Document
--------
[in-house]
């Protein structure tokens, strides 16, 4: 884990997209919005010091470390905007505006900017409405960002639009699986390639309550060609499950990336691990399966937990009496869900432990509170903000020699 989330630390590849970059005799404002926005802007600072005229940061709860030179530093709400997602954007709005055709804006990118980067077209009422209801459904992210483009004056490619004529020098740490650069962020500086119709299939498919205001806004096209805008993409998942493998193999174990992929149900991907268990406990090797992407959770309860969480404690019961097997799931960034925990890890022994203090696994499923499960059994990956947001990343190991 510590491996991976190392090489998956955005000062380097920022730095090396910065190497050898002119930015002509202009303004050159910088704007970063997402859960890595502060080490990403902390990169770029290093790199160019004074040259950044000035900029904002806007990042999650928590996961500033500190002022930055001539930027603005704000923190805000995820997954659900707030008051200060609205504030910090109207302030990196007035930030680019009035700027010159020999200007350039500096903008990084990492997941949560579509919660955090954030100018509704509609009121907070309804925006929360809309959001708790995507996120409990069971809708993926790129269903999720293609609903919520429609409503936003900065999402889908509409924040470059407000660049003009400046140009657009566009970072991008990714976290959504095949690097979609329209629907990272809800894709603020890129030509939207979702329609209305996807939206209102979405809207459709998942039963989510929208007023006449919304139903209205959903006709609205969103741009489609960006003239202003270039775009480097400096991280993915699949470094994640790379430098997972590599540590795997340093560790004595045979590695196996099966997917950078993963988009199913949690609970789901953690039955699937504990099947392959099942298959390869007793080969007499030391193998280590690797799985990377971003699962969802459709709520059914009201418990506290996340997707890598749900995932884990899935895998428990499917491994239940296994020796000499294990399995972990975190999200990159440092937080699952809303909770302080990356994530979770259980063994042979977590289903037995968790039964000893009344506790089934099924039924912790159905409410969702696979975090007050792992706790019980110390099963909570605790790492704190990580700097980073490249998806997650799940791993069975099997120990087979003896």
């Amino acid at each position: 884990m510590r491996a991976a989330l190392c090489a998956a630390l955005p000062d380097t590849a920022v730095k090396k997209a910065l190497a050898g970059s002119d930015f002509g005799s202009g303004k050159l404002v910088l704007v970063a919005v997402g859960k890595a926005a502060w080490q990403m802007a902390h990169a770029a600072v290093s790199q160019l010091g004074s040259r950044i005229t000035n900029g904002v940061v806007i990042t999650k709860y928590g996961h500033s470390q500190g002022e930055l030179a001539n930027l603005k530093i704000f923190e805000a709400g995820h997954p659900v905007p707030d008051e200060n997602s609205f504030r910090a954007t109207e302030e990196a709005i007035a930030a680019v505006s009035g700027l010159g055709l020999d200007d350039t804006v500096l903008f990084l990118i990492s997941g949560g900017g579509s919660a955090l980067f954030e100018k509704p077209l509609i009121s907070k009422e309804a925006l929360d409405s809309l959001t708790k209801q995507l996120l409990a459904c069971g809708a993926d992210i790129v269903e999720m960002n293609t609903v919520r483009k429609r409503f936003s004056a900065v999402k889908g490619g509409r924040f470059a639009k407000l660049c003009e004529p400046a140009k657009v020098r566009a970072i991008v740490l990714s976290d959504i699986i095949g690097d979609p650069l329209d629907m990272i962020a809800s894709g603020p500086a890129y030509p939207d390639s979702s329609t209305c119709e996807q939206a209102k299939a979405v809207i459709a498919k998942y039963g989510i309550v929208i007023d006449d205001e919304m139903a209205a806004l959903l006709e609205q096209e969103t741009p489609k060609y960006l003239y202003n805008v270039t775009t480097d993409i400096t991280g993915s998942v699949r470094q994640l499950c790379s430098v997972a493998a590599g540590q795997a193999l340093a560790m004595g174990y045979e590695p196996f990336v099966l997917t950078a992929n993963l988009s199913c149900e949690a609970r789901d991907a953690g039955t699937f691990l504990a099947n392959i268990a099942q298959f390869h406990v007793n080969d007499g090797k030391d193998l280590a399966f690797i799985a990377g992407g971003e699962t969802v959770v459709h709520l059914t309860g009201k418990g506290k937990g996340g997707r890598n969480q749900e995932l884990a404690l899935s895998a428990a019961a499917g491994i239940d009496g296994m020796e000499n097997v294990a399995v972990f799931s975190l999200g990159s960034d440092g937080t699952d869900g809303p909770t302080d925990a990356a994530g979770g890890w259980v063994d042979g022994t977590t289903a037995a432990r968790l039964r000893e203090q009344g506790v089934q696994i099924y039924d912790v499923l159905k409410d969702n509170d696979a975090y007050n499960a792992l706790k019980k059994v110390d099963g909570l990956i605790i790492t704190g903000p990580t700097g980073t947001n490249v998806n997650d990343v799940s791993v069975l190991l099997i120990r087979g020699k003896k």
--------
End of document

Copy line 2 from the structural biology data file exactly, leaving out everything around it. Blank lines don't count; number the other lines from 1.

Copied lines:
């Protein structure tokens, strides 16, 4: 884990997209919005010091470390905007505006900017409405960002639009699986390639309550060609499950990336691990399966937990009496869900432990509170903000020699 989330630390590849970059005799404002926005802007600072005229940061709860030179530093709400997602954007709005055709804006990118980067077209009422209801459904992210483009004056490619004529020098740490650069962020500086119709299939498919205001806004096209805008993409998942493998193999174990992929149900991907268990406990090797992407959770309860969480404690019961097997799931960034925990890890022994203090696994499923499960059994990956947001990343190991 510590491996991976190392090489998956955005000062380097920022730095090396910065190497050898002119930015002509202009303004050159910088704007970063997402859960890595502060080490990403902390990169770029290093790199160019004074040259950044000035900029904002806007990042999650928590996961500033500190002022930055001539930027603005704000923190805000995820997954659900707030008051200060609205504030910090109207302030990196007035930030680019009035700027010159020999200007350039500096903008990084990492997941949560579509919660955090954030100018509704509609009121907070309804925006929360809309959001708790995507996120409990069971809708993926790129269903999720293609609903919520429609409503936003900065999402889908509409924040470059407000660049003009400046140009657009566009970072991008990714976290959504095949690097979609329209629907990272809800894709603020890129030509939207979702329609209305996807939206209102979405809207459709998942039963989510929208007023006449919304139903209205959903006709609205969103741009489609960006003239202003270039775009480097400096991280993915699949470094994640790379430098997972590599540590795997340093560790004595045979590695196996099966997917950078993963988009199913949690609970789901953690039955699937504990099947392959099942298959390869007793080969007499030391193998280590690797799985990377971003699962969802459709709520059914009201418990506290996340997707890598749900995932884990899935895998428990499917491994239940296994020796000499294990399995972990975190999200990159440092937080699952809303909770302080990356994530979770259980063994042979977590289903037995968790039964000893009344506790089934099924039924912790159905409410969702696979975090007050792992706790019980110390099963909570605790790492704190990580700097980073490249998806997650799940791993069975099997120990087979003896």